- Pirates of the Caribbean: The Curse of the Black Pearl - I'll throw this one in here because Pirates of the Caribbean is in Magic Kingdom's and Disneyland Paris' Adventureland. Despite the diminishing returns with each installment, and my annoyance at having Jack Sparrow thrown into everything, the first Pirates movie is actually, really, very good.
- Aladdin - Once Aladdin came around, Disney tried force fitting it into Adventureland. Disneyland Paris does the best job, both because it was the first to be custom built after Aladdin premiered and because France has a more definite connection to North Africa in its colonial history.
Honourable Mentions: I guess one must acknowledge Tarzan, because he evicted the Swiss Family in Disneyland and Hong Kong Disneyland. To it's credit, it's actually a good movie and a good adaptation of Tarzan of the Apes. And I suppose if one is desperate to tie a movie to everything, then Moana is customized to Adventureland's Tiki content the same way The Princess and the Frog is customized to New Orleans Square. If you're heading to Disneyland Paris, you might want to review Treasure Island as well, given that a section of Adventure Isle is based on it.
After Fantasyland, Frontierland was probably the easiest to tie to any particular Disney films. Frontierland grew from the real, vibrant popularity of Westerns in the mid-century, and Disney readily tapped into that on film and television.
- Davy Crockett: King of the Wild Frontier/Davy Crockett and the River Pirates - Outside of a few mannequins or a perfunctory renaming of a store or a canoe ride, there has never been a Davy Crockett attraction. Nevertheless, the land has always been inexorably tied with Disney's most famous frontier character.
- Song of the South - The inspiration for Splash Mountain, as well as capturing the aura of the Southern plantation (however controversially it may have done so). Technically you're not allowed to watch it, but we all know how to go about seeing it, or at least the cartoon segments.
- The Vanishing Prairie - My favourite of Disney's True-Life Adventure feature films, this film acquaints one the great expanse of the wild American West when it still was the frontier.
- The Legend of Pecos Bill - Ostensibly the inspiration behind the Golden Horseshoe Revue, this is Disney's greatest Western cartoon.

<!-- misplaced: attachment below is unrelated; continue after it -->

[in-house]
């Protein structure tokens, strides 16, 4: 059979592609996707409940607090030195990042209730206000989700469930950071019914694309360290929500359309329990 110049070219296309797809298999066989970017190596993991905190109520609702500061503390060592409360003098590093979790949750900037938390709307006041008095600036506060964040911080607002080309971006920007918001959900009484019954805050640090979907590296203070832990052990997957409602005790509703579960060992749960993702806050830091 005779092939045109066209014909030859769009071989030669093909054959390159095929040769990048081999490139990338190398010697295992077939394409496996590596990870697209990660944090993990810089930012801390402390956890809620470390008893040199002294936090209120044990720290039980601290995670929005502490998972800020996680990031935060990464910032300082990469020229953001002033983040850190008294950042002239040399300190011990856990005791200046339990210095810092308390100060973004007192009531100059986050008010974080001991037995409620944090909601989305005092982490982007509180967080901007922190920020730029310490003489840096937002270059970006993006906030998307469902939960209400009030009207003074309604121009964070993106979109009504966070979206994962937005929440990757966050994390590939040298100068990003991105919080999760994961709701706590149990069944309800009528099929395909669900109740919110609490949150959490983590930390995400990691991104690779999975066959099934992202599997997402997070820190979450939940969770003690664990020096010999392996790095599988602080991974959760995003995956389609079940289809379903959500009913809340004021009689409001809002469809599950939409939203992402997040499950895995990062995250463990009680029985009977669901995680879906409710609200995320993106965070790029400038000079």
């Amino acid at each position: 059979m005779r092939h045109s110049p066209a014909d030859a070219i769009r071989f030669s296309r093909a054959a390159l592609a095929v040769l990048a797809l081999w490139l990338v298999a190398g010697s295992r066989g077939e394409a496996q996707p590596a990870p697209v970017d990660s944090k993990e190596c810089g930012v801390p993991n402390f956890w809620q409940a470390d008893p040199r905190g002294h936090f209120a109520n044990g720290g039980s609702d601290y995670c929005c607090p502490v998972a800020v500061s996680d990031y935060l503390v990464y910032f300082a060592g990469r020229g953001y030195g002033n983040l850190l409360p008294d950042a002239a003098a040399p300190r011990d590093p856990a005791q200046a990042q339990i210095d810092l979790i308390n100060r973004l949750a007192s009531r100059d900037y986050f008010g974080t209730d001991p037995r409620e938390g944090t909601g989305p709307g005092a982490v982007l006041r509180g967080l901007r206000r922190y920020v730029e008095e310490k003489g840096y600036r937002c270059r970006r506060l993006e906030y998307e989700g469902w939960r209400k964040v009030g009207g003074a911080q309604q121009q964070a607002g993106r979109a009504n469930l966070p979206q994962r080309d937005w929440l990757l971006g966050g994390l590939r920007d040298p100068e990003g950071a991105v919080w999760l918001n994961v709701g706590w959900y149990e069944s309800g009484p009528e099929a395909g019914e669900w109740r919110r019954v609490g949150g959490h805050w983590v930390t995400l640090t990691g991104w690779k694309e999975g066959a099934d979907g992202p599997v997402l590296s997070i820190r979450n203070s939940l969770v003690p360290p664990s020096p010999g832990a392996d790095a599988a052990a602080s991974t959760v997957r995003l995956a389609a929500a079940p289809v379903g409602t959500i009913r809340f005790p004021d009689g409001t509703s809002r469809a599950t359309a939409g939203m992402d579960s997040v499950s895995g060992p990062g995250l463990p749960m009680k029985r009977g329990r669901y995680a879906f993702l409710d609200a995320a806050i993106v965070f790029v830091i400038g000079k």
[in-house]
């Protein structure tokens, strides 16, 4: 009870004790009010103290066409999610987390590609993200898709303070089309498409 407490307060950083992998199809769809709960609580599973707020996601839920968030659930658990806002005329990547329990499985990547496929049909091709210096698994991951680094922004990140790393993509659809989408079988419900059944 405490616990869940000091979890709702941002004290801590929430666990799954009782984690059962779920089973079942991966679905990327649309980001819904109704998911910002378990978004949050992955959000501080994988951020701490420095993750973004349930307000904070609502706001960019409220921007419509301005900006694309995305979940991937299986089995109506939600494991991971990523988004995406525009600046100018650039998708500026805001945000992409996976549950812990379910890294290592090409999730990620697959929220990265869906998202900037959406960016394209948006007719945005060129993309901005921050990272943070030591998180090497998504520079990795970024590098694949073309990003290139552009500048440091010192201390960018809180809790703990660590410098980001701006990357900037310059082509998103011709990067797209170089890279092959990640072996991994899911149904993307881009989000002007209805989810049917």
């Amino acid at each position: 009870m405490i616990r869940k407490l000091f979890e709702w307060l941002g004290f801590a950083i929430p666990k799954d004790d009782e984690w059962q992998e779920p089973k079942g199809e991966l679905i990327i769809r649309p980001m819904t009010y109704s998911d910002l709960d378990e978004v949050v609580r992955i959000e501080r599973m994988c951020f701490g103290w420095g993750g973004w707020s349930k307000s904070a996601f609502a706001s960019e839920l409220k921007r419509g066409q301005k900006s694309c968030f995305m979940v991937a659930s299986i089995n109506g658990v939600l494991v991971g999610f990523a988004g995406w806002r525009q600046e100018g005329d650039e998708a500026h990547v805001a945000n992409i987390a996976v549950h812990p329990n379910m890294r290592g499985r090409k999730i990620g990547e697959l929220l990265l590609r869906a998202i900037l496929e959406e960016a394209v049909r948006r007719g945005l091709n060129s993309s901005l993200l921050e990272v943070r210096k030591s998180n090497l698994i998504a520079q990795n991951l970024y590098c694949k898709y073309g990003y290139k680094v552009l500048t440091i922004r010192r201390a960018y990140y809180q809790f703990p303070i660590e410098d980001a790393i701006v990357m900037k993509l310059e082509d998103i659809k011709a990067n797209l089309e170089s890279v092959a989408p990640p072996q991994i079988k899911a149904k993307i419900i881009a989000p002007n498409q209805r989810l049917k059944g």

- Westward Ho the Wagons - Another Fess Parker vehicle (and in desperate need of a proper widescreen release), it has some questionable portrayals of Native Americans but is a consummate Western about the Oregon Trail.
Honourable Mentions: One True-Life Adventure was listed as a must-watch for Frontierland's mood, but one could do worse than watching the other shorts and features that look at the vast North American wilderness, including Beaver Valley, The Olympic Elk, Bear Country, and The Living Desert. Originally, with the Rivers of America and Mine Train Through Nature's Wonderland, Frontierland was just as much inspired by the True-Life Adventures as was Adventureland.
And here we have a batch that are self-evident. Almost every Fantasyland attraction is based on a Disney animated classic. Since there's no point mincing around about it, I'm just going to list all ten of the major ones.
- Snow White and the Seven Dwarfs - Snow White's Scary Adventures, the Seven Dwarfs Mine Train, and Snow White's Grotto.
- Sleeping Beauty - For the castle, of course.
- Cinderella - For the other castle.
- Peter Pan - Peter Pan's Flight.
- Pinocchio - Pinocchio's Daring Journey and the Village Haus Restaurant.
- Alice in Wonderland - Mad Tea Cups, Alice in Wonderland, and Alice's Curious Labyrinth.
- The Wind in the Willows - Mr. Toad's Wild Ride and Toad Hall Restaurant.